You can help by contacting your Arizona House Members and submitting a letter to the editor of the Arizona Daily Sun.
If you don’t live in AZ, you can still help by submitting a letter to the editor.
The letters to the editor page is one of the most widely read, influential parts of the newspaper. One letter from you can reach thousands of people and will also likely be read by decision-makers. Tips and talking points for writing your letter are below, but please write in your own words, from your own experience. These are also good talking points for contacting your legislators.
Letter Writing Tips & Talking Points
  • At last official count, only 37 Mexican gray wolves were found in AZ, and only 83 were found total in the wild, making them critically endangered. We have a moral obligation to do everything we can to ensure their recovery and not push them closer to extinction as these bills aim to do. 

  • The proposed legislation will waste taxpayer money on litigation to impede wolf recovery and embarrass the state by attempting to illegally override federal laws that protect endangered species. 

  • Polling showed 77% of Arizona voters support the Mexican wolf reintroduction. Legislation to impede wolf recovery is a slap in the face to the majority of voters who want wolves to thrive.

  • People who care about wolves should call on their AZ House members to oppose anti-wolf measures. Information about how to do that is at mexicanwolves.org.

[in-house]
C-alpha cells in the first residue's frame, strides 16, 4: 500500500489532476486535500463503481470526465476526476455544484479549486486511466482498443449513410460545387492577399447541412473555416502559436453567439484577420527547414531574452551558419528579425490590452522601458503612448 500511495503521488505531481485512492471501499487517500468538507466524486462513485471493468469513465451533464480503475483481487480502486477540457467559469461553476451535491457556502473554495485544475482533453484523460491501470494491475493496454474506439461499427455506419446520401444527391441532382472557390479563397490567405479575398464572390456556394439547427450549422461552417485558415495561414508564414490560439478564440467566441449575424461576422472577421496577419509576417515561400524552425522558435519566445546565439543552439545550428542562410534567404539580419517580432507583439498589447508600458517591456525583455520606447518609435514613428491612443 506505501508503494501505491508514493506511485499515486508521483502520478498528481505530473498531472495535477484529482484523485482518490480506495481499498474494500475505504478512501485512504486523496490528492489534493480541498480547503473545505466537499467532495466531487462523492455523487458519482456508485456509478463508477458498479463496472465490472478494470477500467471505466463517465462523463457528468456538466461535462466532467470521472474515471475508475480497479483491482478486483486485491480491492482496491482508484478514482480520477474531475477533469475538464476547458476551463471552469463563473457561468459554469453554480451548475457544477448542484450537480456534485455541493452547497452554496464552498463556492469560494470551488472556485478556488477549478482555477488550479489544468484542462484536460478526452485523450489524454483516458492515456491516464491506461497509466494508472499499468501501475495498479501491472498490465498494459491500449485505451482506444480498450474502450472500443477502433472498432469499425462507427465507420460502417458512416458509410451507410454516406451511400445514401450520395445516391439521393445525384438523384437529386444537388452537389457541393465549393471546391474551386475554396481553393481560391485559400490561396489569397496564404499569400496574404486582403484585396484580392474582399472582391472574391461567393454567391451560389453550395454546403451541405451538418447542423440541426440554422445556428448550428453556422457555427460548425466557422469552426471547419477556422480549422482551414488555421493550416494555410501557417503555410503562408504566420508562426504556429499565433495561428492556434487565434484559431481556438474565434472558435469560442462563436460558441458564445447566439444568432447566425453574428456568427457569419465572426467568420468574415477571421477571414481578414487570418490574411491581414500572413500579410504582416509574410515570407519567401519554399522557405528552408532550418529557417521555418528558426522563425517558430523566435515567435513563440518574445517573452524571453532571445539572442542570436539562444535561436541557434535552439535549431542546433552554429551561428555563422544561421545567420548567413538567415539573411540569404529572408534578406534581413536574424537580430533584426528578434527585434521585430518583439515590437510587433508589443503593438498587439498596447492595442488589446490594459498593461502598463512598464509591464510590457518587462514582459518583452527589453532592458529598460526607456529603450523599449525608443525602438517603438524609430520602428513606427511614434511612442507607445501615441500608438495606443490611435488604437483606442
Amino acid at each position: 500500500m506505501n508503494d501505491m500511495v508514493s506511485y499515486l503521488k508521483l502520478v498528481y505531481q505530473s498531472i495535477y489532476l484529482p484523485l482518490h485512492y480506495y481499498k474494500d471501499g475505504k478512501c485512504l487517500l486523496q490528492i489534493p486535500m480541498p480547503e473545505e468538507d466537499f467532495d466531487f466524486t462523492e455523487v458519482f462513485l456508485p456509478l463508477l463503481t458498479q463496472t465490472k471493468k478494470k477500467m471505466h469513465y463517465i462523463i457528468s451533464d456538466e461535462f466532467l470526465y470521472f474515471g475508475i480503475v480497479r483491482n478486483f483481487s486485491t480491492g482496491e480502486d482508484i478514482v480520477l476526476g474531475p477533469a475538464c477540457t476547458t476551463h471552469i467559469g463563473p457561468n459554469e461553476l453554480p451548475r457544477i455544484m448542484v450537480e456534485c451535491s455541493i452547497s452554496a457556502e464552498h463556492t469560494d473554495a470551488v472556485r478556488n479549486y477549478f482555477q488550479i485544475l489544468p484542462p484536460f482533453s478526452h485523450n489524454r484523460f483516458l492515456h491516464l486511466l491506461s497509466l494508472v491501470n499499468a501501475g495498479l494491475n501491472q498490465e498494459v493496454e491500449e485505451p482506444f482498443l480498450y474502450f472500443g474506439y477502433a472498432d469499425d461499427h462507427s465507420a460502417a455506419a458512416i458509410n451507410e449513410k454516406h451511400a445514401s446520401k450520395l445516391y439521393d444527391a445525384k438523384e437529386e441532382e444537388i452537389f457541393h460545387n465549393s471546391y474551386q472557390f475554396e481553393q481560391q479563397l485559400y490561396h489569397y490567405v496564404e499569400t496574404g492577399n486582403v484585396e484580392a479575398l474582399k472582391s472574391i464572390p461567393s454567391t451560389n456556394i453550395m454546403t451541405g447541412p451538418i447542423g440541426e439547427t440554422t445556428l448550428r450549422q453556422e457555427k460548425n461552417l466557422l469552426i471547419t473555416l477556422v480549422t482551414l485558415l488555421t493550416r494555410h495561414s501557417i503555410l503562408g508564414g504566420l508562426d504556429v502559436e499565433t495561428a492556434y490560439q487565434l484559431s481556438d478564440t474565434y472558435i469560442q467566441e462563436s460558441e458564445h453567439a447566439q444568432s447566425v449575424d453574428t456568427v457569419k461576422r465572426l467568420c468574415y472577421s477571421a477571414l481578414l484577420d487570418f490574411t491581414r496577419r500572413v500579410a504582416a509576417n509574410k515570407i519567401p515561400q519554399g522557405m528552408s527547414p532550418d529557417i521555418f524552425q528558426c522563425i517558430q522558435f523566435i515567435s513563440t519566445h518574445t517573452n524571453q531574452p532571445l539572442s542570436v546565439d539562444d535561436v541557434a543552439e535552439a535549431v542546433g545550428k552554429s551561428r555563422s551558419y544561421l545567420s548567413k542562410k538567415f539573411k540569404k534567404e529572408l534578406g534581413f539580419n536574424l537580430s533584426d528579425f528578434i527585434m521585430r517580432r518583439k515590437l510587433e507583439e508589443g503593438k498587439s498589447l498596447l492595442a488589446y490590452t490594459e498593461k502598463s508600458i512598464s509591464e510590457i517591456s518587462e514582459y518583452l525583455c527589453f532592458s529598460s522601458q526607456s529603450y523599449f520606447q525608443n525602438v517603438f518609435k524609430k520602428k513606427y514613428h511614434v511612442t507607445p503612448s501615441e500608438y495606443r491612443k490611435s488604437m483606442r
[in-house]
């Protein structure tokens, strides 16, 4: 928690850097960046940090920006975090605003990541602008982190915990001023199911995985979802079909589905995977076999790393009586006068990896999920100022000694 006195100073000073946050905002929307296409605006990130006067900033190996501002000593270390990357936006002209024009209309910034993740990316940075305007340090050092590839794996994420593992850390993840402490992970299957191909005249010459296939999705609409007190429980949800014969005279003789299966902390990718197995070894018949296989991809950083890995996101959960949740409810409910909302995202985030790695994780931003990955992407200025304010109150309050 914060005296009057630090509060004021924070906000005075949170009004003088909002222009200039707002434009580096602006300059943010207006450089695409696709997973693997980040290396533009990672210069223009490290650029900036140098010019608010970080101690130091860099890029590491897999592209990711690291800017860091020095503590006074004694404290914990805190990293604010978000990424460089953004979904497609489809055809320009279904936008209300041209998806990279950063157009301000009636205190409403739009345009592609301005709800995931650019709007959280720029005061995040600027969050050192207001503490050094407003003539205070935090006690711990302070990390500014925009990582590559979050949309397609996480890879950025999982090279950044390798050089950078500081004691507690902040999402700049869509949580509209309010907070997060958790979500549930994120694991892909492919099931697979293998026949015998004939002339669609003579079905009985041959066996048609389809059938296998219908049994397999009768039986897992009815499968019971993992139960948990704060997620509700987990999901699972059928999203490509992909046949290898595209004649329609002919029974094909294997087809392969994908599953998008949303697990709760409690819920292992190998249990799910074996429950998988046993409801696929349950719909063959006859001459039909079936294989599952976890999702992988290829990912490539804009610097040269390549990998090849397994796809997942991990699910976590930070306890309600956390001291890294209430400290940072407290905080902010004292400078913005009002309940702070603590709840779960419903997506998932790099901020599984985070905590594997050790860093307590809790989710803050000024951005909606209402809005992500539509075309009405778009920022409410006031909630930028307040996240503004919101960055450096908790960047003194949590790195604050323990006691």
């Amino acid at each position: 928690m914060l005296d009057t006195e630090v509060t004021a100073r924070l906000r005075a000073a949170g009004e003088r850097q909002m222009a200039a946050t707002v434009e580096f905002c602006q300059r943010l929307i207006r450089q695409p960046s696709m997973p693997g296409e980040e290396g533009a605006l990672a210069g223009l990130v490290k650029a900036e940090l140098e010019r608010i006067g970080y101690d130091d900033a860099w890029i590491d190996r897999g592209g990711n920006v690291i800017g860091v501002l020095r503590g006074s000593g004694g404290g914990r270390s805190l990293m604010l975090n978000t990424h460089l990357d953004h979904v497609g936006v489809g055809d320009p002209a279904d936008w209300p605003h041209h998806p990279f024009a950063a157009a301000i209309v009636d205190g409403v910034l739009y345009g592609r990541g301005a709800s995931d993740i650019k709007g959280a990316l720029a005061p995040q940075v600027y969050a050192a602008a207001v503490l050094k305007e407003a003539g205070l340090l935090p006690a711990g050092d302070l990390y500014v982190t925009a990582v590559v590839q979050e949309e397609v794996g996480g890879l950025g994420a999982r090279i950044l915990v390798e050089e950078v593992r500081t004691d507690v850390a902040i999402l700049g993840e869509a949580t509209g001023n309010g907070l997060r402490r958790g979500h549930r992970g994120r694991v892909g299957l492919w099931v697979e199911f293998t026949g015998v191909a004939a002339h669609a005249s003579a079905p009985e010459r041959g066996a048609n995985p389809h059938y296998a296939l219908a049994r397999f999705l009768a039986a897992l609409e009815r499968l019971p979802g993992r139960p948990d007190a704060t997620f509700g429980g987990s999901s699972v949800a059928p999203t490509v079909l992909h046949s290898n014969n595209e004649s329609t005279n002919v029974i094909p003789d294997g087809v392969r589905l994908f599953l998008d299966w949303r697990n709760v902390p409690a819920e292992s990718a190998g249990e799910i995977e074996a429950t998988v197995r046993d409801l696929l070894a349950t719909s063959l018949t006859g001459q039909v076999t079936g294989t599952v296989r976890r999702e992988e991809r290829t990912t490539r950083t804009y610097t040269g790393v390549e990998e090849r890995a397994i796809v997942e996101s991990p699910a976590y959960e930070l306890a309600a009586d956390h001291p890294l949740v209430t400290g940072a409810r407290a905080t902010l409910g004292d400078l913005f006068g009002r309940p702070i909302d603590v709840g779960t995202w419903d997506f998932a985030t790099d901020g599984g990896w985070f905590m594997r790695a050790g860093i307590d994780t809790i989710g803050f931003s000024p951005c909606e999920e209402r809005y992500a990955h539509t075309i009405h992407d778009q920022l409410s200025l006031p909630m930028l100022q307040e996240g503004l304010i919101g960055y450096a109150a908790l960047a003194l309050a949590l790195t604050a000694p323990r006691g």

• Wildlife biologists believe that Mexican wolves will improve the overall health of the Southwest and its rivers and streams — just as the return of gray wolves to Yellowstone has helped restore balance to its lands and waters.

  • Wolves generate economic benefits – a University of Montana study found that visitors who come to see wolves in Yellowstone contribute roughly $35.5 million annually to the regional economy.

  • Wolves once lived throughout Arizona and played a critical role in keeping the balance of nature in place. We need to restore this important animal that has been missing for too long.

  • The livestock industry has a responsibility to share public lands with wolves and other wildlife. Funds are available to help livestock growers implement nonlethal deterrents, better animal husbandry practices, and other innovative tools that minimize conflict.

Make sure you:
  • Thank the paper for publishing the editorial.

  • Do not repeat any negative messages, such as “cows may have been killed by wolves, but”¦” Remember that those reading your letter will not be looking at the article it responds to, so this is an opportunity to get out positive messages about wolf recovery rather than to argue with the original article.

  • Keep your letter brief, between 150-300 words.

  • Include something about who you are and why you care: E.g. “I am a mother, outdoors person, teacher, business owner, scientific, religious, etc.”

  • Provide your name, address, phone number and address. The paper won’t publish these, but they want to know you are who you say you are.

Please also contact AZ House members directly and tell them politely that you expect them to oppose these bills that embarrass Arizona, waste taxpayer money and fly in the face of overwhelming majority public support for wolf recovery.

CLICK HERE to learn more about the proposed anti-Mexican wolf measures.

Thank you for speaking out to save Mexican wolves!